To explain the phenomenology of dreams I recently outlined a scientific theory called the Overfitted Brain Hypothesis (OBH). The OBH posits that dreams are an evolved mechanism to avoid a phenomenon called overfitting. Overfitting, a statistical concept, is when a neural network learns overly specifically, and therefore stops being generalizable. It learns too well. For instance, artificial neural networks have a training data set: the data that they learn from. All training sets are finite, and often the data comes from the same source and is highly correlated in some non-obvious way. Because of this, artificial neural networks are in constant danger of becoming overfitted. When a network becomes overfitted, it will be good at dealing with the training data set but will fail at data sets it hasn’t seen before. All learning is basically a tradeoff between specificity and generality in this manner. Real brains, in turn, rely on the training set of lived life. However, that set is limited in many ways, highly correlated in many ways. Life alone is not a sufficient training set for the brain, and relying solely on it likely leads to overfitting…

What the OBH suggests is that dreams represent the biological version of a combination of such techniques, a form of augmentation or regularization that occurs after the day’s learning—but the point is not to enforce the day’s memories, but rather combat the detrimental effects of their memorization. Dreams warp and play with always-ossifying cognitive and perceptual categories, stress-testing and refining. The inner fabulist shakes up the categories of the plastic brain. The fight against overfitting every night creates a cyclical process of annealing: during wake the brain fits to its environment via learning, then, during sleep, the brain “heats up” through dreams that prevent it from clinging to suboptimal solutions and models and incorrect associations.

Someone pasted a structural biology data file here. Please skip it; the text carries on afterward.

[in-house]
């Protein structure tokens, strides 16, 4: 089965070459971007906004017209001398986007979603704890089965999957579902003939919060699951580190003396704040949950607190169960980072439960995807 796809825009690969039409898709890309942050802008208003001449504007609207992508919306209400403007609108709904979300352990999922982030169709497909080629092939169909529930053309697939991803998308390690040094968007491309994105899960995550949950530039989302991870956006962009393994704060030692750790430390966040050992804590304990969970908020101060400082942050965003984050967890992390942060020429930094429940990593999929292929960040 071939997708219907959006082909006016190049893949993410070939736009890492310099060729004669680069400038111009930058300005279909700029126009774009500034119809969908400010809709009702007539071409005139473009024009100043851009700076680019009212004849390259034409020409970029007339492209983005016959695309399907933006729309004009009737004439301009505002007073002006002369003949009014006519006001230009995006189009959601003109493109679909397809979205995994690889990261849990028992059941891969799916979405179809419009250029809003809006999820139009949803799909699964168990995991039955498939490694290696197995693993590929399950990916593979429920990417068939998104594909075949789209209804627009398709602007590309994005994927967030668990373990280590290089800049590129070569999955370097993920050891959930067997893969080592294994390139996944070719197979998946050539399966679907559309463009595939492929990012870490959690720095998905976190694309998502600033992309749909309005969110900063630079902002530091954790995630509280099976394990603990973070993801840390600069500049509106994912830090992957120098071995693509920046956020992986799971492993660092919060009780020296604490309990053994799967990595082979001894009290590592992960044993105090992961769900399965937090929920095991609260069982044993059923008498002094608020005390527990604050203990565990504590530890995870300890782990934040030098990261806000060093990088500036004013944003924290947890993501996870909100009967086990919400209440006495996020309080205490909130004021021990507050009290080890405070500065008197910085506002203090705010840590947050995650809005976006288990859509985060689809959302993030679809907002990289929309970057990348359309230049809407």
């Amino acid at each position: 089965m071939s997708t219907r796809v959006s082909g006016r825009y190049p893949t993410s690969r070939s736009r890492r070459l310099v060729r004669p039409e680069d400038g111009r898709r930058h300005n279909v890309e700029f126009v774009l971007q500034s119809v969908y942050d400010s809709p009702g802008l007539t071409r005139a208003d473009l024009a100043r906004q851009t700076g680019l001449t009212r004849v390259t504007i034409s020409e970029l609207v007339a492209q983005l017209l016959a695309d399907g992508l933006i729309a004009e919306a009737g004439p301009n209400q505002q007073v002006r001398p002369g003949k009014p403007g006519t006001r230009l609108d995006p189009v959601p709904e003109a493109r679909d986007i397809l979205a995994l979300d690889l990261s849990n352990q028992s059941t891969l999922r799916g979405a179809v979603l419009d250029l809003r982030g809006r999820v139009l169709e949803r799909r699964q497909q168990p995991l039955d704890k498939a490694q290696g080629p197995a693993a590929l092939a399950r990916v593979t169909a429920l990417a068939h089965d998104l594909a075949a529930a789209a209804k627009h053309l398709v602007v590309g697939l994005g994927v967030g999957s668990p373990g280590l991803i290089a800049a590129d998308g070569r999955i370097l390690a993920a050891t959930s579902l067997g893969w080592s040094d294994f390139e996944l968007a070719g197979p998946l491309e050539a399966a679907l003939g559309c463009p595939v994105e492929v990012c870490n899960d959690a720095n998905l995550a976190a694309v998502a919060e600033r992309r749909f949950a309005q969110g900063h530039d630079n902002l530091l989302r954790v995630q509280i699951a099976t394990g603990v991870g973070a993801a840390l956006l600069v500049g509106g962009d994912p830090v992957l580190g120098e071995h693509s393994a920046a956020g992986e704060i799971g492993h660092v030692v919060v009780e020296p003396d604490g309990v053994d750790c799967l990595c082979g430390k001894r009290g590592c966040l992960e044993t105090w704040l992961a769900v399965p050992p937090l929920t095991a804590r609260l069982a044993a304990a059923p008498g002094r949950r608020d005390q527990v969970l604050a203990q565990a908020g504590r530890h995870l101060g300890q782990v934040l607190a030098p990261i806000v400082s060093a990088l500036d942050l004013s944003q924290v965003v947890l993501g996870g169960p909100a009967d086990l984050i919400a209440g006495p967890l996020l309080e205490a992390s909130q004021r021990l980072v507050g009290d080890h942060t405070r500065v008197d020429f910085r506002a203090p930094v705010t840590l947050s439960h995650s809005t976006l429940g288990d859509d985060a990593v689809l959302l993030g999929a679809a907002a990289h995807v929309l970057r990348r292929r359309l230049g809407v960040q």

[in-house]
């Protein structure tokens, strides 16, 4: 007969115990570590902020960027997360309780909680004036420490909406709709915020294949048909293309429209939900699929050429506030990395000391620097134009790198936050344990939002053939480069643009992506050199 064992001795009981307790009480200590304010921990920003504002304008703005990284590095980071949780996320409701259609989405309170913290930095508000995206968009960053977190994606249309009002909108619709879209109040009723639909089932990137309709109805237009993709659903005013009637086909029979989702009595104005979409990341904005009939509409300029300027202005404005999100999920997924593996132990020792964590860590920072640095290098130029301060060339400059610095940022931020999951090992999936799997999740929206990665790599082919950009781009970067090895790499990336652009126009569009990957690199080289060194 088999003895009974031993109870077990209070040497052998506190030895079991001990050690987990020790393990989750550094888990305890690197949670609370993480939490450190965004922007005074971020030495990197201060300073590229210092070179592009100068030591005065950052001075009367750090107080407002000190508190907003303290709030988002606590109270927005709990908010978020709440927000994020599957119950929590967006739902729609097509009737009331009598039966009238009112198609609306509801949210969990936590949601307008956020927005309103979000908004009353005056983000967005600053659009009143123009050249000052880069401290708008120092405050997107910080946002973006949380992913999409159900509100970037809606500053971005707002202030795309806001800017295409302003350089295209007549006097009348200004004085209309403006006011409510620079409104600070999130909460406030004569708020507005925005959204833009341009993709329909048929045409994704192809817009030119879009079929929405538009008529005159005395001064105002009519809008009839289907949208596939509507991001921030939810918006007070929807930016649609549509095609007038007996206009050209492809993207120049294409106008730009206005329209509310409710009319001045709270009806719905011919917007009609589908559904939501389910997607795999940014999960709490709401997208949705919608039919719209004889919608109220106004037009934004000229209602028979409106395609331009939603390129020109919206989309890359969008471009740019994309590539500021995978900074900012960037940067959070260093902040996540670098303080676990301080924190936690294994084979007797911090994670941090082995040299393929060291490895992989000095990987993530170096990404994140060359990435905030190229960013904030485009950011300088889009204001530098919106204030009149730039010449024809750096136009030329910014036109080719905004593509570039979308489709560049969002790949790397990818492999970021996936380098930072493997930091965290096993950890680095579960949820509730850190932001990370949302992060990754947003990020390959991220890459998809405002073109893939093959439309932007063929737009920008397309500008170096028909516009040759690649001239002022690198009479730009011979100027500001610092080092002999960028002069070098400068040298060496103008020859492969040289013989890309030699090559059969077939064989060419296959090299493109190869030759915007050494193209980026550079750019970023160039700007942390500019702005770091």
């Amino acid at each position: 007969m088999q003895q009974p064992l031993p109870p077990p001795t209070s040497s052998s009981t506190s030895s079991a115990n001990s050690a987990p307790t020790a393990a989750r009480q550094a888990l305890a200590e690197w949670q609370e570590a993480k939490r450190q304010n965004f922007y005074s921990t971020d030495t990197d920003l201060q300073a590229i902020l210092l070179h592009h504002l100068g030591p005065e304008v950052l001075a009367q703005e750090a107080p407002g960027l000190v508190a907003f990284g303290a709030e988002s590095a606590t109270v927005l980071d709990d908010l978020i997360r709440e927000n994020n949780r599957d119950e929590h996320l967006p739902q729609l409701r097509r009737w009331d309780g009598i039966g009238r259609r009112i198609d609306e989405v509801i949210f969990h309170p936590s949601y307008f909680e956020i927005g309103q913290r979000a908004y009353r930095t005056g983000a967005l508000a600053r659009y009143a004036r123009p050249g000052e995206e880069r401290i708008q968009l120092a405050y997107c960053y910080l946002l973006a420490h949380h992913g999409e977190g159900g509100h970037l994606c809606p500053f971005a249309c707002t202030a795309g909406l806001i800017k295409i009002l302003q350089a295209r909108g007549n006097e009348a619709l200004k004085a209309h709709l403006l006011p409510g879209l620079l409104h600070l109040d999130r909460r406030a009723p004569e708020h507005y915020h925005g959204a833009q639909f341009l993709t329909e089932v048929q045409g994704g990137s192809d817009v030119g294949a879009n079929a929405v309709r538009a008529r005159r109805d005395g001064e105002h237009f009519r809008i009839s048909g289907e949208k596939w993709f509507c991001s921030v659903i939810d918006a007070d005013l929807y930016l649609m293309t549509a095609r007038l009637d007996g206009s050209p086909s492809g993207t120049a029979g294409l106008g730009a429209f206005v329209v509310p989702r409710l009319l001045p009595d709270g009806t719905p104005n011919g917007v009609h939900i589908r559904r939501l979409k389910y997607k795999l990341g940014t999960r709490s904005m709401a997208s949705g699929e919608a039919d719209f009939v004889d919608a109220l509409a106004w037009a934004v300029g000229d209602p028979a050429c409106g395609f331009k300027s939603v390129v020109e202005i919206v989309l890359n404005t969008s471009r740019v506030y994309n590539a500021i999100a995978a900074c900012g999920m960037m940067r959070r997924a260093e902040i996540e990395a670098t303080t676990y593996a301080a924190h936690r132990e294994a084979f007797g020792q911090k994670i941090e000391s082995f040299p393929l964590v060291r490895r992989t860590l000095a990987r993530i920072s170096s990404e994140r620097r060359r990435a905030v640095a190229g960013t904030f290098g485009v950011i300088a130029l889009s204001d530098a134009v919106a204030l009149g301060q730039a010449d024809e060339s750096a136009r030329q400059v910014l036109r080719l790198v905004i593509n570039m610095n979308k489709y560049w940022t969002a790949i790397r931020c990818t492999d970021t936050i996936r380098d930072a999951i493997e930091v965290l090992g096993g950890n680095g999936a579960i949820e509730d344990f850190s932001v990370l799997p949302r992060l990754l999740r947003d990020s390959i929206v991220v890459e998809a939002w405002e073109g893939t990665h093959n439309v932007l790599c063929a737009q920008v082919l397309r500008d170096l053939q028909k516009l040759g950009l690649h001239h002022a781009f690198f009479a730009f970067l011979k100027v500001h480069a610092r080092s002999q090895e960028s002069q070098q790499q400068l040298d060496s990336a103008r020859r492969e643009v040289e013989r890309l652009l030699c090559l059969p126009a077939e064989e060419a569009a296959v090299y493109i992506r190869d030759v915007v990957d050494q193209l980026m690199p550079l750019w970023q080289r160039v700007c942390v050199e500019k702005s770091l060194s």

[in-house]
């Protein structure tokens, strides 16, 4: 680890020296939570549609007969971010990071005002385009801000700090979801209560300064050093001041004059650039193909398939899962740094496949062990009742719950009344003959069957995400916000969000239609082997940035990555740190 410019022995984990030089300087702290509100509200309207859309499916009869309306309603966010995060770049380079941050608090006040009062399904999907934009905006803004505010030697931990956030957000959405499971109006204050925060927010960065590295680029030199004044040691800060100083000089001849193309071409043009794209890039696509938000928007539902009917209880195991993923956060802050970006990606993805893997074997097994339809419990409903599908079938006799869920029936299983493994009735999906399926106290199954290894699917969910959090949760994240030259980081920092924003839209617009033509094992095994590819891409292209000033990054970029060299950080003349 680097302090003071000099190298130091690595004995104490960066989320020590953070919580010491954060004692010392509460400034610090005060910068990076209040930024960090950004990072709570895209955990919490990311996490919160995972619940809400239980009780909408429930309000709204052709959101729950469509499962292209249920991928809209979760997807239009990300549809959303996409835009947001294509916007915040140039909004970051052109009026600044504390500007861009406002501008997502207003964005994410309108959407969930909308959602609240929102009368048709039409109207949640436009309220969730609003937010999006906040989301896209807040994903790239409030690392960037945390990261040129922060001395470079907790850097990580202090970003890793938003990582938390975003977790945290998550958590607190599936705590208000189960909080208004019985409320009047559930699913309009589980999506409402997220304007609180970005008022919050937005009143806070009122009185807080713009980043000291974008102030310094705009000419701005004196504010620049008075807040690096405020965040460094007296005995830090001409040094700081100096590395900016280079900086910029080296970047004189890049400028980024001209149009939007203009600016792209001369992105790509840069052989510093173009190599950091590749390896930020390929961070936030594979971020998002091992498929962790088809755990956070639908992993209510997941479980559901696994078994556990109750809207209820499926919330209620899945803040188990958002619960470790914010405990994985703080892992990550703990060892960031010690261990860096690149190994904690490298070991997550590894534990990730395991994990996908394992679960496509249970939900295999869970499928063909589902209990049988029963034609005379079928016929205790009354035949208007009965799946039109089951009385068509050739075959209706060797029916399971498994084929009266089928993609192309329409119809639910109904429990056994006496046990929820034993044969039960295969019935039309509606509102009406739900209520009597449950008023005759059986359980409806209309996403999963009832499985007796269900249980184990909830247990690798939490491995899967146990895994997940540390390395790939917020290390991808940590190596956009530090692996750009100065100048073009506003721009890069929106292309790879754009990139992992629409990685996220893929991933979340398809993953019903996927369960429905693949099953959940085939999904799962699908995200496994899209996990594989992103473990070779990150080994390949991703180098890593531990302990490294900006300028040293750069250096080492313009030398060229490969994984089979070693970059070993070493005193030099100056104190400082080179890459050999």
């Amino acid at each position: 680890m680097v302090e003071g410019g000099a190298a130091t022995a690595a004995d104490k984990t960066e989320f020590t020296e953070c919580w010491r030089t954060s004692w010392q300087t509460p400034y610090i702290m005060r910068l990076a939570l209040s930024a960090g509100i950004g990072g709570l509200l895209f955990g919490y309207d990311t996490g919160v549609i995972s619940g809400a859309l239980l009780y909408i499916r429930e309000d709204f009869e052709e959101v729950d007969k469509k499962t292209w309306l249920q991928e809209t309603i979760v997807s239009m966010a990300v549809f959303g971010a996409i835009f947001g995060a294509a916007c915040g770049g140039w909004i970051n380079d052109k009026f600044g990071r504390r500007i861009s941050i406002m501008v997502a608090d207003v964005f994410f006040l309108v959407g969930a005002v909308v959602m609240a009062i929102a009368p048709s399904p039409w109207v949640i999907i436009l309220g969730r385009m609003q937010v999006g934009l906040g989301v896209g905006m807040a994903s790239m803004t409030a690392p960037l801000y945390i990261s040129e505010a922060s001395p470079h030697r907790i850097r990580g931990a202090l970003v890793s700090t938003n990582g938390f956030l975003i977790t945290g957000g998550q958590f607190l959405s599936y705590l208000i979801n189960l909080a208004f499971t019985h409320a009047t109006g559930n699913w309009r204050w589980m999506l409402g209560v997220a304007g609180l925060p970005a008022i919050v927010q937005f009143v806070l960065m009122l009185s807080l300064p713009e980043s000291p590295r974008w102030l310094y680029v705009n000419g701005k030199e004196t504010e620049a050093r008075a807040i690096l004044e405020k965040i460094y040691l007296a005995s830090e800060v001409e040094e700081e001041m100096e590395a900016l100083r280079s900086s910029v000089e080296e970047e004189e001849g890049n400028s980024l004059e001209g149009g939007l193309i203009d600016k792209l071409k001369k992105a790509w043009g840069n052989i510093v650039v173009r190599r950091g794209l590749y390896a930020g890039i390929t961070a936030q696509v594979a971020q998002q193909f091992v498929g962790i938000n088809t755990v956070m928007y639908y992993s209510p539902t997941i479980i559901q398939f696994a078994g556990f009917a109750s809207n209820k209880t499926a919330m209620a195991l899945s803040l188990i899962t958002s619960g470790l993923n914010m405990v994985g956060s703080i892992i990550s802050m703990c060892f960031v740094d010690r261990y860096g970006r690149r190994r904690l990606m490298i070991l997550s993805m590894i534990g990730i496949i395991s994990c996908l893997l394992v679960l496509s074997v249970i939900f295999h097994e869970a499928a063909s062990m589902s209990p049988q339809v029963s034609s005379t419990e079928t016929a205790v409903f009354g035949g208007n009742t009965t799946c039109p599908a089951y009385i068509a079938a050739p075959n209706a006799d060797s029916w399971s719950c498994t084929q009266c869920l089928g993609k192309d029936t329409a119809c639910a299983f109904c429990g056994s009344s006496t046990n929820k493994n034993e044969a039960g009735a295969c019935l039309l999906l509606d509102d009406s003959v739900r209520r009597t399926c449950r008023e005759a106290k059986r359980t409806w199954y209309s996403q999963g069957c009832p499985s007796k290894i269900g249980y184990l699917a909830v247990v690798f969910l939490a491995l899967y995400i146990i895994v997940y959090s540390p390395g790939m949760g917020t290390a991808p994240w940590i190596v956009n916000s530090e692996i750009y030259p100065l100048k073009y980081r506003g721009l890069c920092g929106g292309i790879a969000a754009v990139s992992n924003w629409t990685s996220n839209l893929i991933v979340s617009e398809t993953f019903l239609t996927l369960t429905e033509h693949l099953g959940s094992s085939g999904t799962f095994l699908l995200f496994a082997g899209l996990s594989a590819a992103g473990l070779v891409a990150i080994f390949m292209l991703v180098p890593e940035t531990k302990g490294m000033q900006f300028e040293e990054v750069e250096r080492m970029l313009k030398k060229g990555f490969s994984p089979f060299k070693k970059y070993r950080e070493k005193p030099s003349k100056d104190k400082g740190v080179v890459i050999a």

The OBH fits with the evidence from human sleep research: sleep seems to be associated not so much with assisting pure memorization, as other hypotheses about dreams would posit, but with an increase in abstraction and generalization. There’s also the famous connection between dreams and creativity, which also fits with the OBH. Additionally, if you stay awake too long you will begin to hallucinate (perhaps because your perceptual processes are becoming overfitted). Most importantly, the OBH explains why dreams are so, well, dreamlike.

… and everything to do with the role that it plays in our lives– and in shaping the media and entertainment that we consume…

From an evolutionary perspective, it’s rather amazing humans are willing to spend so much time on fictions… Why are we so fascinated by things that never happened?

If the OBH is true, then it is very possible writers and artists, not to mention the entirety of the entertainment industry, are in the business of producing what are essentially consumable, portable, durable dreams. Literally. Novels, movies, TV shows—it is easy for us to suspend our disbelief because we are biologically programmed to surrender it when we sleep. I don’t think it’s a coincidence that a TV episode traditionally lasts about the same ~30 minutes in length as the average REM event, and movies last ~90 minutes, an entire sleep cycle (and remember, we dream sometimes in NREM too). They are dream substitutions.

This hypothesized connection explains why humans find the directed dreams we call “fictions” and “art” so attractive and also reveals their purpose: they are artificial means of accomplishing the same thing naturally occurring dreams do. Just like dreams, fictions and art keep us from overfitting our perception, models, and understanding of the world…